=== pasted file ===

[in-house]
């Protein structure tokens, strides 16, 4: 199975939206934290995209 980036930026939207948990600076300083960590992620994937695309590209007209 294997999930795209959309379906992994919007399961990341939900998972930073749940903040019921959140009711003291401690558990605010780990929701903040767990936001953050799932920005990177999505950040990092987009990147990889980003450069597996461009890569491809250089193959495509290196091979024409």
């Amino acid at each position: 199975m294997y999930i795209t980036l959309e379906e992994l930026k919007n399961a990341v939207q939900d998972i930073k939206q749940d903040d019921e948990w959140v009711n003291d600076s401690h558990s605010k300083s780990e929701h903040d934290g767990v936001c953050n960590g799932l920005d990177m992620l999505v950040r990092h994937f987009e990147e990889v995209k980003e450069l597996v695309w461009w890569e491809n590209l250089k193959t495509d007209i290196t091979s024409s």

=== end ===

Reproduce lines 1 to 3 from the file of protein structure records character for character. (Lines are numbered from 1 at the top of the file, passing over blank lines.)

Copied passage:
[in-house]
């Protein structure tokens, strides 16, 4: 199975939206934290995209 980036930026939207948990600076300083960590992620994937695309590209007209 294997999930795209959309379906992994919007399961990341939900998972930073749940903040019921959140009711003291401690558990605010780990929701903040767990936001953050799932920005990177999505950040990092987009990147990889980003450069597996461009890569491809250089193959495509290196091979024409």
């Amino acid at each position: 199975m294997y999930i795209t980036l959309e379906e992994l930026k919007n399961a990341v939207q939900d998972i930073k939206q749940d903040d019921e948990w959140v009711n003291d600076s401690h558990s605010k300083s780990e929701h903040d934290g767990v936001c953050n960590g799932l920005d990177m992620l999505v950040r990092h994937f987009e990147e990889v995209k980003e450069l597996v695309w461009w890569e491809n590209l250089k193959t495509d007209i290196t091979s024409s």